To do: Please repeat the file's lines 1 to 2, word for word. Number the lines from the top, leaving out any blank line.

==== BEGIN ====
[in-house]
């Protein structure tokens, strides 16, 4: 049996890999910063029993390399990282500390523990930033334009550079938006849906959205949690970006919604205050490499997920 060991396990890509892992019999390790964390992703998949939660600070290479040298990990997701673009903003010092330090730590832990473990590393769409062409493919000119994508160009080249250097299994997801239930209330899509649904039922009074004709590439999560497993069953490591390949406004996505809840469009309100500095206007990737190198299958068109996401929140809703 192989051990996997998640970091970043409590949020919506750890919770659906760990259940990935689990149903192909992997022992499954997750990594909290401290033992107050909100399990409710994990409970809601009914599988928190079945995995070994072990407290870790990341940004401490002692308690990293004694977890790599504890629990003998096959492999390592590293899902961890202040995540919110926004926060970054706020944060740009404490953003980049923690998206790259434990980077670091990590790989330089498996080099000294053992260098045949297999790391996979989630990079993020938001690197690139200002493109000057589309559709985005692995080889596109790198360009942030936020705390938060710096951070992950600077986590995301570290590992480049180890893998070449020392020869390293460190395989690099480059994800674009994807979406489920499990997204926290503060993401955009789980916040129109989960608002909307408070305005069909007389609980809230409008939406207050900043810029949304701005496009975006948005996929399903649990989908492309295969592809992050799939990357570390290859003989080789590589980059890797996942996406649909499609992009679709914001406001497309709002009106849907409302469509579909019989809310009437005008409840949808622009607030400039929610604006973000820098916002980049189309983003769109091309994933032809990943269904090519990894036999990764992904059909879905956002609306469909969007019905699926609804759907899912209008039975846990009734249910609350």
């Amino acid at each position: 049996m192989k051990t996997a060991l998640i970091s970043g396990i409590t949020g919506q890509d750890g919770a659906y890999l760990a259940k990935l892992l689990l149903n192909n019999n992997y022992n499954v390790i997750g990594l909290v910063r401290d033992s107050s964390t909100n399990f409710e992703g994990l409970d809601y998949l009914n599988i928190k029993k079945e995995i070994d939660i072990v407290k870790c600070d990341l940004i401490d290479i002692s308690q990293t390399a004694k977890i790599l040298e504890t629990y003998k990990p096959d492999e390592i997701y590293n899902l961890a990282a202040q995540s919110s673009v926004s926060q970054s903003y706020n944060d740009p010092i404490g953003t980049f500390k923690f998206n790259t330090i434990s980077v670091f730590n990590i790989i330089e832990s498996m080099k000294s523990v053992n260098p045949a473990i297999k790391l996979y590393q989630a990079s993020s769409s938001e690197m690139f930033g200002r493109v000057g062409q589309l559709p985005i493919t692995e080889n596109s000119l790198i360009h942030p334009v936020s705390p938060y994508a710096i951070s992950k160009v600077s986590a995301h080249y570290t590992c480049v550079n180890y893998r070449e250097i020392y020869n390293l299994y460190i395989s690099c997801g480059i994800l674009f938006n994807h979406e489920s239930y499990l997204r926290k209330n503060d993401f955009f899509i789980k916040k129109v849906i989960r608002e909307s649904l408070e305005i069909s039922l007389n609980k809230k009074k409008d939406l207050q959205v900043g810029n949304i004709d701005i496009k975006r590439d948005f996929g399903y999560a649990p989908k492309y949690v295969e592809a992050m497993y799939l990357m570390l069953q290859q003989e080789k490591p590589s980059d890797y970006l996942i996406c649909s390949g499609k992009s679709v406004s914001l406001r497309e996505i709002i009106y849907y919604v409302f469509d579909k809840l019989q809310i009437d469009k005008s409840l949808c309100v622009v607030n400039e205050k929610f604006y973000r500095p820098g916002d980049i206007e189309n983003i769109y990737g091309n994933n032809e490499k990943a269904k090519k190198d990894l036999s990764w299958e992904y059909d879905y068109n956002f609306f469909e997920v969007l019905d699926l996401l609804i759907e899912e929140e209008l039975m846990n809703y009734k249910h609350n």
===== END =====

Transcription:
[in-house]
């Protein structure tokens, strides 16, 4: 049996890999910063029993390399990282500390523990930033334009550079938006849906959205949690970006919604205050490499997920 060991396990890509892992019999390790964390992703998949939660600070290479040298990990997701673009903003010092330090730590832990473990590393769409062409493919000119994508160009080249250097299994997801239930209330899509649904039922009074004709590439999560497993069953490591390949406004996505809840469009309100500095206007990737190198299958068109996401929140809703 192989051990996997998640970091970043409590949020919506750890919770659906760990259940990935689990149903192909992997022992499954997750990594909290401290033992107050909100399990409710994990409970809601009914599988928190079945995995070994072990407290870790990341940004401490002692308690990293004694977890790599504890629990003998096959492999390592590293899902961890202040995540919110926004926060970054706020944060740009404490953003980049923690998206790259434990980077670091990590790989330089498996080099000294053992260098045949297999790391996979989630990079993020938001690197690139200002493109000057589309559709985005692995080889596109790198360009942030936020705390938060710096951070992950600077986590995301570290590992480049180890893998070449020392020869390293460190395989690099480059994800674009994807979406489920499990997204926290503060993401955009789980916040129109989960608002909307408070305005069909007389609980809230409008939406207050900043810029949304701005496009975006948005996929399903649990989908492309295969592809992050799939990357570390290859003989080789590589980059890797996942996406649909499609992009679709914001406001497309709002009106849907409302469509579909019989809310009437005008409840949808622009607030400039929610604006973000820098916002980049189309983003769109091309994933032809990943269904090519990894036999990764992904059909879905956002609306469909969007019905699926609804759907899912209008039975846990009734249910609350």